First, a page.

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Foreign Ministry says free-shot rule can change

Thais seeking to get free Covid-19 vaccines as part of tour packages to the United States should contact the Foreign Ministry first before paying since not all states offer the service, according to the Foreign Ministry.

Spokesman Tanee Sangrat said on Tuesday before making the decisions, buyers should check the regulations in the states they plan to to go since the situation is still fluid.

In general, people aged 16 and more who live in or have legally entered the US can seek Covid vaccination free of charge. However, the criteria and procedures differ in each state.

For example, he said, vaccine recipients are required to have permanent residences or jobs in some states. But in others, tourists may be able to get vaccinated by simply showing their passports.

Tour companies in Thailand may have been exploiting the opportunity to atrract people wishing to get vaccinated to buy their tour packages, especially to the states where travellers with temporary visas are still allowed to get free shots.

According to Mr Tanee, many states in the US have taken steps to bar vaccine tourism.

The governor of Florida and the health department of Alabama recently said in media interviews that Covid-19 vaccines would be given to people with permanent residency only.

There are indications that the criteria for vaccine distribution can be quickly altered.

Therefore, Thai people who buy a vaccine package may risk not getting vaccinated at all or may even be denied entry by the US immigration.

Mr Tanee urged them to first check with the following Thai government agencies before paying for such a trip.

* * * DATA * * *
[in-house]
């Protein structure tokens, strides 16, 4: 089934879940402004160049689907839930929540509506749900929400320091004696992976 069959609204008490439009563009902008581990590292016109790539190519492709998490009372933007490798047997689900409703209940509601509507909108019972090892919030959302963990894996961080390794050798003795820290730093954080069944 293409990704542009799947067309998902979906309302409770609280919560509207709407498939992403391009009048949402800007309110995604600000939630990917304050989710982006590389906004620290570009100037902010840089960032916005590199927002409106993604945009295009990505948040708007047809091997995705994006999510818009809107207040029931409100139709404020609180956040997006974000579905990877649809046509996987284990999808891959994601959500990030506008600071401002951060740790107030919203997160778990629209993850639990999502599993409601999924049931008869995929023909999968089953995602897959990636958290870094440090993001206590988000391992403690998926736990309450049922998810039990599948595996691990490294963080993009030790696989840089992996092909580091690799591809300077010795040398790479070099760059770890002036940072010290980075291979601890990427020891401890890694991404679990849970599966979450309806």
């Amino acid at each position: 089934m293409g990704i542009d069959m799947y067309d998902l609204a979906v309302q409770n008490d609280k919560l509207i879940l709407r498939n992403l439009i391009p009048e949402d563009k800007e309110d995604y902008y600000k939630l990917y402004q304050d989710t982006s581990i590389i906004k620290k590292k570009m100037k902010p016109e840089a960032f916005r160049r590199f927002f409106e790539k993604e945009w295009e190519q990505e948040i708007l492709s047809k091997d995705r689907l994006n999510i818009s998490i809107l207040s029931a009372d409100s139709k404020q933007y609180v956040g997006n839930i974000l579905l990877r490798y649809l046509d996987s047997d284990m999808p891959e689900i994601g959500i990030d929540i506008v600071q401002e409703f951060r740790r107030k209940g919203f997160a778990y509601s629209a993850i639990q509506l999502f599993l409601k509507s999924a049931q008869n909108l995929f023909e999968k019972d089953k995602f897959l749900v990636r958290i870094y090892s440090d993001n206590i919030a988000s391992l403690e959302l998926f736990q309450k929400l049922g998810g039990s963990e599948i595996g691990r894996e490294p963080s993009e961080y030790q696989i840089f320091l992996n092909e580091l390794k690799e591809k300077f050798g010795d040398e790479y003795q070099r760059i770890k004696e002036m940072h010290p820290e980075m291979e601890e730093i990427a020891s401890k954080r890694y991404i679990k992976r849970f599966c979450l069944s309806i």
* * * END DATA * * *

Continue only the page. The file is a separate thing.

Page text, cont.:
In Thailand, they can cantact the Consular Affairs Department, Foreign Ministry, by calling 02-572-8442 or through the Thai Consular mobile app.

According to ads seen by the Bangkok Post, a package to San Francisco, Monterey and Los Angeles of 10 days or seven nights including boarding and breakfast offers a vaccine made by Johnson & Johnson.

The prices range from 175,000 baht each for two persons to 76,000 baht each for a group of 8-10, excluding air fares.

The popularity of such packages is an indicator how desperate some Thais have been to get vaccinated in the wake of the third wave.

The government on Saturday kicked off vaccination registration for the first group who are not health workers — people aged 60 or more and those with seven existing conditions, but vaccination won’t begin until June. Younger people can then register in July. 

Apart from the slow speed of vaccination, many are upset about the lack of vaccine choice.

Although the government aims to administer 100 million shots by the end of this year, more than half of them will be made by AstraZeneca and Sinovac, which are perceived to have lower efficacy rates than other brands widely used in the US.

While the government agreed to buy 35 million shots from US-based Pfizer and J&J and Russia-based Gamaleya, people are not allowed to choose the vaccine they will get.

People who can afford it therefore start looking to get immunised at private hospitals.

However, it will take months for the alternative vaccines to be approved by Thailand’s Food and Drug Administration and imported by the Government Pharmaceutical Organization for them.    


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